FERC’s oversight of California was inadequate to control the market. The State of California concluded that prior to and during the crisis, FERC did not act when power sellers failed to file reports on their sales and purchases of wholesale power.[107] The State also determined that FERC failed to enforce requirements necessary for documentation of just and reasonable rates, and FERC used inadequate methodology for determining the adequacy of market power.[108] The restructured market relied on FERC oversight, and FERC’s oversight fell short.[109]

3. Picking Up the Pieces

Following the crisis, the State of California claimed losses of $8.9 billion for the amount the State paid above the FERC established just and reasonable rate.[110] The State of California could not take action against power marketers directly because FERC holds exclusive jurisdiction to determine the reasonableness of wholesale rates.[111] The Supremacy Clause of the United States Constitution bars State action within the zone of FERC’s authority.[112] This California petition for cost recovery triggered a series of lawsuits that resulted in liability for both jurisdictional and nonjurisdictional entities.[113]

In response to the California petition, FERC determined that the market structure in California during 2000 resulted in unjust and unreasonable rates and price escalation.[114] FERC issued a forward looking solution that aimed to prevent future price escalation,[115] and initiated hearings regarding rates charged during the peak of the crisis.[116]

In 96 F.E.R.C. ¶ 61,120, FERC established a methodology for calculating refunds for transactions in the spot markets operated by CA/ISO and the CA/PX during the crisis.[117] This order included sales by both jurisdictional and nonjurisdictional utilities into the California markets.[118] FERC decided to include nonjurisdictional utilities in the refund order because it believed both jurisdictional and nonjurisdictional utilities contributed to and benefited from the dysfunction of the California market.[119] As a result, all sellers—including nonjurisdictional sellers—that received a price that FERC determined was unjust and unreasonable were liable for refunds. FERC believed that up to 30% of power sales into the centralized CA/ISO and CA/PX spot markets in California came from nonjurisdictional utility sellers and excluding them from the refund remedy would have a detrimental effect on consumers in California.[120]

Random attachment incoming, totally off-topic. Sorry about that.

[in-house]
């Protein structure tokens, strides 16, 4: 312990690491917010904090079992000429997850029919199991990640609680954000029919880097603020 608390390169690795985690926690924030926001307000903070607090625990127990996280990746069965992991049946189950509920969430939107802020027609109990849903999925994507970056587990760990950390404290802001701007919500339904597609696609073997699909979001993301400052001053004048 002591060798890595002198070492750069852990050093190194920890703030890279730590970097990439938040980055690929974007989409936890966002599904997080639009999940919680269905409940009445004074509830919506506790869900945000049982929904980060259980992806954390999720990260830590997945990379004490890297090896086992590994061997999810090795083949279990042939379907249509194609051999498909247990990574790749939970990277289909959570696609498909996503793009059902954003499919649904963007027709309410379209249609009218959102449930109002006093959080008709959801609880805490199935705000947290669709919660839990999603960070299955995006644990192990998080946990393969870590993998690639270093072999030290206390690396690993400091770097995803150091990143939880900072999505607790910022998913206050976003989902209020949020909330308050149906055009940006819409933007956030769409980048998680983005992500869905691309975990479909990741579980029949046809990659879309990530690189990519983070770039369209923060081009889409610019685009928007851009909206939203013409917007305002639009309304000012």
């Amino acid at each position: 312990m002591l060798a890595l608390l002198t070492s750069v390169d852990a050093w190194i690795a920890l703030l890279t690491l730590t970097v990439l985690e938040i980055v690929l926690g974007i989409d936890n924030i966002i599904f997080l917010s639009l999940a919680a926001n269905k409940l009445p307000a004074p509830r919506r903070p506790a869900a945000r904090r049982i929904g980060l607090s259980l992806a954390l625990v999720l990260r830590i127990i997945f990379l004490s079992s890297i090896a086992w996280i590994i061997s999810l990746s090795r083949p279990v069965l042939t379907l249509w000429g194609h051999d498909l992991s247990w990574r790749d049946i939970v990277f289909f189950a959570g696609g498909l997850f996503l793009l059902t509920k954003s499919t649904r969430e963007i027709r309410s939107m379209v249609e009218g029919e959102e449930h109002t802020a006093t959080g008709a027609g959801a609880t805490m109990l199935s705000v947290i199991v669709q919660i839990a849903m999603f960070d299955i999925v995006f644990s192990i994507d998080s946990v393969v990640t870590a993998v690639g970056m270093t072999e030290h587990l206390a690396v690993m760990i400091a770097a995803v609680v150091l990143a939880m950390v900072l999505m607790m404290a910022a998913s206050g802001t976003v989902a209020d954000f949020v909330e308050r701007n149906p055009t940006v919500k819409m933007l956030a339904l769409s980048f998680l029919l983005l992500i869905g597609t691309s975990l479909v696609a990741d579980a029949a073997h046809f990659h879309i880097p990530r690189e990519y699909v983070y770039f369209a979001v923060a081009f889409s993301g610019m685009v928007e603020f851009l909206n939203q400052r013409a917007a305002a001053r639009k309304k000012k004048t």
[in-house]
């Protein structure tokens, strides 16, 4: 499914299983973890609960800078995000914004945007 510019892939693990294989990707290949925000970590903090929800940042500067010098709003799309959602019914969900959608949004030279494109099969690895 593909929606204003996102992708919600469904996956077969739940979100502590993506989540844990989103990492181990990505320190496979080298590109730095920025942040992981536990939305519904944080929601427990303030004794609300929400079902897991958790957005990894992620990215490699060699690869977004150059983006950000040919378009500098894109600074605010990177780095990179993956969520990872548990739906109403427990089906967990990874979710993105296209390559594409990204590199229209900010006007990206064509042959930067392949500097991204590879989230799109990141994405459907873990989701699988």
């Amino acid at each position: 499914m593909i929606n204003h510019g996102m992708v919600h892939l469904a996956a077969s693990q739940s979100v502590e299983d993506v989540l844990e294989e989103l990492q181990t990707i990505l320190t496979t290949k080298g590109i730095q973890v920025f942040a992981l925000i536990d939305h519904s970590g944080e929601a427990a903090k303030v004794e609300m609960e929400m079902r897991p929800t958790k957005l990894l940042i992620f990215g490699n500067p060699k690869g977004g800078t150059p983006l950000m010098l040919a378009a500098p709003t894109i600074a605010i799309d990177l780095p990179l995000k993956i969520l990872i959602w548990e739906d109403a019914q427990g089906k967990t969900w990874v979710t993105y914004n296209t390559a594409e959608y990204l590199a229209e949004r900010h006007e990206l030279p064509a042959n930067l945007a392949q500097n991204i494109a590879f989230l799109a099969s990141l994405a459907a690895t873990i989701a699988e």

a.  Bonneville Power Administration v. F.E.R.C., an Effort to Prevent FERC Regulation of Nonjurisdictional Power Producers

Bonneville and other nonjurisdictional entities challenged FERC’s authority over nonjurisdictional sellers in the market.[121] The United States Court of Appeals for the Ninth Circuit found, based on a reading of the FPA, that FERC did not have refund authority over wholesale electric energy sales made by federal power, public power, and nonjurisdictional utilities including Bonneville.[122] Further, the structure of the FPA clearly reflected Congress’s intent to exempt governmental entities from FERC’s refund authority.[123]

In its decision, the Ninth Circuit determined that FERC’s jurisdiction under sections 205 and 206 of the FPA expressly applies only to jurisdictional utilities, leaving nonjurisdictional and government entities exempt from the just and reasonable requirements of section 205.[124] The Ninth Circuit determined that none of the municipal or state entities were jurisdictional utilities under the definition in section 201(f) of the FPA[125] and nonjurisdictional utilities could not opt into FERC jurisdiction by participating in FERC regulated activities.[126]